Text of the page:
I would suggest taking some screenshots in HWinfo (NOT HWmonitor or any other utility, ONLY HWinfo) of the OTHER, non-Core temps, when you see performance tank, and we can look to see what's going on. Also, HWinfo SHOULD have a listing in there that tells you if your system is experiencing thermal throttling, although it's not always accurate on Ryzen systems.

Be sure to run the "Sensors only" option when you open HWinfo. Unselect the "Summary" option.
Thanks for trying to help, I'm actually done with this, I reverted all settings to stock, and with the lower ambient temperature in the last couple of days (~28c) I'm getting 4350 single core clock at 60c and 4080 multi-core on Cinebench R20 at 70c. This is more than enough for me.
 

Zerk2012

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Ambassador
Thanks for trying to help, I'm actually done with this, I reverted all settings to stock, and with the lower ambient temperature in the last couple of days (~28c) I'm getting 4350 single core clock at 60c and 4080 multi-core on Cinebench R20 at 70c. This is more than enough for me.
This is not just you. I would call it false advertisement myself. This is another reason I had rather pay the extra price for Intel (just my personal opinion)

https://venturebeat.com/2019/09/04/amds-ryzen-boost-clocks-are-a-problem-but-not-for-you/

You also must love this for Intel. I think a lot of people were waiting to upgrade their 3XXX and 4XXX Intel processors like I was and the 10600K price was good for that.

Intel grew revenues 20% to $19.7 billion in Q2 2020, but key manufacturing upgrade delayed
 
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Fiorezy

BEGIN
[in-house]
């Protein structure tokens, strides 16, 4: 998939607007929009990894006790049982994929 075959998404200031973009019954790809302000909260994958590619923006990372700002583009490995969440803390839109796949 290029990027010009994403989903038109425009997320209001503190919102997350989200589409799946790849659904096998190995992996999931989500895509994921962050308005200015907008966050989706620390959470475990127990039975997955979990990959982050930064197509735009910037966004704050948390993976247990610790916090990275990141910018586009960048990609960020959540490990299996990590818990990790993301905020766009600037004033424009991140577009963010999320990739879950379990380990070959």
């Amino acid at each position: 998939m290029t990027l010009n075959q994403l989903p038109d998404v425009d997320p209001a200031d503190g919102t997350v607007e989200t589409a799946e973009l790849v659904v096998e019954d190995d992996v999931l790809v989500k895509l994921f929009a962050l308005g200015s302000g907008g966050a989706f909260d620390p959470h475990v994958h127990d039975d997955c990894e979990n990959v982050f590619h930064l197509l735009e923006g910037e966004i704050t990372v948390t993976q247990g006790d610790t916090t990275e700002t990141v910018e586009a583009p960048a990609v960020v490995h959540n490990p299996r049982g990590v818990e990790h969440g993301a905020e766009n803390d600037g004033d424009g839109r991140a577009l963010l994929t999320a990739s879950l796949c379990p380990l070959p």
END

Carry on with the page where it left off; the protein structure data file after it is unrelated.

Great
Jul 3, 2020
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This is not just you. I would call it false advertisement myself. This is another reason I had rather pay the extra price for Intel (just my personal opinion)

https://venturebeat.com/2019/09/04/amds-ryzen-boost-clocks-are-a-problem-but-not-for-you/

You also must love this for Intel. I think a lot of people were waiting to upgrade their 3XXX and 4XXX Intel processors like I was and the 10600K price was good for that.

Intel grew revenues 20% to $19.7 billion in Q2 2020, but key manufacturing upgrade delayed
You are right, maybe Intel CPUs are more expensive and less powerful in multiclock performance but at least they are stable and they offer you what you paid for, unlike AMD with all the bugs and and the tweaks that you need to do to get closer to the advertised boost clock. In the article, AMD said that they are fixing the issue by September 10 which is almost 1 year ago, but it is still the same and nothing got fixed.

I am going to stick with my 3700x for at least 2 more years and for my next upgrade I am going with Intel if this crap with AMD is still going.
 

GarrettL

Respectable
Dec 4, 2019
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My 3800x and x570 is the first AMD I’ve had since Athlon. All Intel in between.

I have no issues hitting advertised PBO with a 2070S and Corsair H60 AIO in a NZXT 500H. CPU temp maxes out at 74C and the gpu 55C. Ambient 72-74F

I’ve had no issues since the first boot. Just set everything on automatic in BIOS with PBO and DOCP enabled.

No complaints from me whatsoever.

Competition is the consumers best fried.
 

Zerk2012

Titan
Ambassador
You are right, maybe Intel CPUs are more expensive and less powerful in multiclock performance but at least they are stable and they offer you what you paid for, unlike AMD with all the bugs and and the tweaks that you need to do to get closer to the advertised boost clock. In the article, AMD said that they are fixing the issue by September 10 which is almost 1 year ago, but it is still the same and nothing got fixed.

I am going to stick with my 3700x for at least 2 more years and for my next upgrade I am going with Intel if this crap with AMD is still going.
Their nothing wrong with AMD their a good budget processor and have made big improvements since the FX series (during the FX series I was still building with the 955 black because it beat the FX X1XX series and matched the X2XX series on the AM3 platform for a lower price.

I guess I'm a Intel fanboy if you can label people but their pure performance is hard to beat even though you got to pay more for what you get.

I used a Intel 4790K for gaming and work programs for years then my work load picked up (freelance) then added a 2700X PC for the rendering only part (via hot swap bays) so I could continue working or switch to gaming while my work rendered. Finish one project swap the project to the AMD for rendering and keep working on my Intel system.